But rich-world protectionism is only part of the problem. It is a tragedy that anti-poverty campaigners in the west have allowed themselves to be conned by the self-interested protectionist arguments of rich people in poor countries. Protecting the corrupt, incompetent and uncompetitive producers and providers of goods and services in poor countries levies yet another tax on people who are least able to pay.

The best way for poor countries to get rich is to trade more, not less, and poor people above all need the best goods and services at the lowest prices.

The good news, perhaps rather undercelebrated, is that since Amos’s day we have gained a much better idea of how wealth is created. It is quite wrong, as Nelson Mandela asserted last year in a speech of uncharacteristic foolishness, to say that “like slavery and apartheid, poverty is not natural. It is man-made”

On the contrary, poverty is all too natural. Poverty is where we all started. Barely an eye’s blink ago in evolutionary terms, having a nice flint axe and a dry cave was the summit of human material ambition.

Modern prosperity, by contrast, is not natural, but the result of specific institutions and habits. It is not just recent, but fragile—like water flowing downhill, wealth trickles away unless it is well husbanded. The good news is that we now know the principles of that husbandry. The bad news is that so many of us are too muddle-headed to preach them and practice them.

There is no example of a country where trade, competition, and the rule of law have not brought prosperity. Sadly, there are all too many examples on the other side: bad government, the favouring of elites, protectionism and monopoly all entrench poverty.

But perhaps the biggest lesson of the past decades is that there are no short cuts to prosperity. Much of the economic advice given to poor countries in recent years by the anti-poverty lobby has turned out to be tragically wrong-headed. Very rich countries may have the people and money necessary to run a big government. Poor countries certainly don’t. Rich countries can afford to squander money protecting treasured industries. In poor countries, state intervention in the economy has been a uniform disaster. Even in education, the uncomfortable truth is emerging, as research by James Tooley of Newcastle University shows, that for-profit private schools, even charging the tiniest fees, educate children far more effectively than the free ones run by the state.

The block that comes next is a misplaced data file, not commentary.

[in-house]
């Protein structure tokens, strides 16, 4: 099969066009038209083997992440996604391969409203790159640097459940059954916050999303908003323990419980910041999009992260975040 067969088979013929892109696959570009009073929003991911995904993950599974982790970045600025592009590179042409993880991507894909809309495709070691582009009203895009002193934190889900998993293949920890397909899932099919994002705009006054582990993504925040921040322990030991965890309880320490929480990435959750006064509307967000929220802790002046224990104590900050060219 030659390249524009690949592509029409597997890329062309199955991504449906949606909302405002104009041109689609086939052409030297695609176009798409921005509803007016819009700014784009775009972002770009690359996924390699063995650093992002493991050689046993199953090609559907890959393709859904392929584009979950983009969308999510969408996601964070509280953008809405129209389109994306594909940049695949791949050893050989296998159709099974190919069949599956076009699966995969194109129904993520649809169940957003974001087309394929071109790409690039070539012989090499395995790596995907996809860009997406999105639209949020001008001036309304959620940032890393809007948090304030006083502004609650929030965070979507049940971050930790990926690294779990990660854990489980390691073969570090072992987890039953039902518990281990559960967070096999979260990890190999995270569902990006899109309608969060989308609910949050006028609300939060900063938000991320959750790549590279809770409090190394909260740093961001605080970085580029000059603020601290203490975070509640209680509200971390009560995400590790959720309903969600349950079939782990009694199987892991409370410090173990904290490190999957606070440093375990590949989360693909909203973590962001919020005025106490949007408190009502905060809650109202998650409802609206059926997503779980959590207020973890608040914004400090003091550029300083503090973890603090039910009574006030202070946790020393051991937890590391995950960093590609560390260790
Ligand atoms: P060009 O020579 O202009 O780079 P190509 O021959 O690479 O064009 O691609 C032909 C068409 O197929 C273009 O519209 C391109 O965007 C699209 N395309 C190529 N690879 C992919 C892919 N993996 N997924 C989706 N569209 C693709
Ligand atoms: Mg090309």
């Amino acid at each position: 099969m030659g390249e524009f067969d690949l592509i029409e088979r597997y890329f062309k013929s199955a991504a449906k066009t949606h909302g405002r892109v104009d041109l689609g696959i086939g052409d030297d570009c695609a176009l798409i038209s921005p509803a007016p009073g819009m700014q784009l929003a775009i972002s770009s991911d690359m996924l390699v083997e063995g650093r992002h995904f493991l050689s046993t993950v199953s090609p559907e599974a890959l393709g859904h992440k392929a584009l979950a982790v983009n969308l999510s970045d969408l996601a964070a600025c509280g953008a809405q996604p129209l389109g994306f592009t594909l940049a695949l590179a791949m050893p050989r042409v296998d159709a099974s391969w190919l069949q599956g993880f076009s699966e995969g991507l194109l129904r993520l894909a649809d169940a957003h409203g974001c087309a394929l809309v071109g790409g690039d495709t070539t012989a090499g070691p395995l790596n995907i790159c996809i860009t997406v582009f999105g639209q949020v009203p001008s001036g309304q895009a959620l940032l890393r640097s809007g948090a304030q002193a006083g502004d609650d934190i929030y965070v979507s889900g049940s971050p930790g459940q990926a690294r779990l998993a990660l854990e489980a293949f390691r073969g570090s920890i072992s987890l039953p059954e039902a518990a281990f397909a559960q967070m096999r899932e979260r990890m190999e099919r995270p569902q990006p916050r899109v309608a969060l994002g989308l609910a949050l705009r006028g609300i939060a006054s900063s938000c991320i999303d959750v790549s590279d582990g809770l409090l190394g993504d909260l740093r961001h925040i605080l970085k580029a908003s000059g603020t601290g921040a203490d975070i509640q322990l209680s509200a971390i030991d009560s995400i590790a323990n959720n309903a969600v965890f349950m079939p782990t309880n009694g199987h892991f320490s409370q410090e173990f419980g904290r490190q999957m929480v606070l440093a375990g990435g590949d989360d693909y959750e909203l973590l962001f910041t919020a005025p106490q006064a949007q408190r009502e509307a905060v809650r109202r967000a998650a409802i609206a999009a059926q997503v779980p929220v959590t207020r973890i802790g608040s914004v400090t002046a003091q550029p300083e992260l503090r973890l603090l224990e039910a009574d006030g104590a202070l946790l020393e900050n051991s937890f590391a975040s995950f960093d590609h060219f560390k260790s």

These truths often seem very jarring to people in rich countries. It is not fashionable—putting it mildly—in polite Christian society, to celebrate the wondrous, glorious wealthcreating processes of global capitalism. The extraordinary way in which hundreds of millions of people have emerged from poverty in the past two decades thanks to the way in which India and China have embraced capitalism and global trade is lost amid worries about the ultimately secondary question of inequality, and perhaps even more so, amid a distaste for wealth.

Yet this should be as incomprehensible as a Christian distaste for the laws of physics.

The refusal to recognise the way wealth is created leads to a very damaging conflation of private generosity with public policy. The overwhelming lesson of five decades of third-world aid is that when aid money is paid from taxation, it takes money from poor people in rich countries and gives it to rich people in poor ones.

If Christian Aid week’s message goes beyond our own generosity to questions of public policy, it should be not a demand for redistribution. It should not be for headline-catching gimmicks. Instead it should match stern condemnation of injustice in the rich and poor worlds alike, with enthusiastic support for faster growth in the world economy—and particularly of the developing world’s share in global trade.

But that will mean shedding the foppish disdain that many in the rich world show for the causes of their own good fortune. In particular, many Christians’ political and economic outlook is riddled with guilt and sentimentality. Rather than grapple with the real causes of both wealth and poverty, it is so much easier to follow the feelgood route of trivial or counterproductive gestures.

Amos had something to say about that too. In a world riddled with corruption, he denounced the way in which rich people avoided dealing with injustice by offering conspicuous public sacrifices instead.

Even though you offer me your burnt-offerings and grain-offerings,
I will not accept them;
and the offerings of your fatted animals
I will not look upon

In the name of the Father, the Son and the Holy Ghost, Amen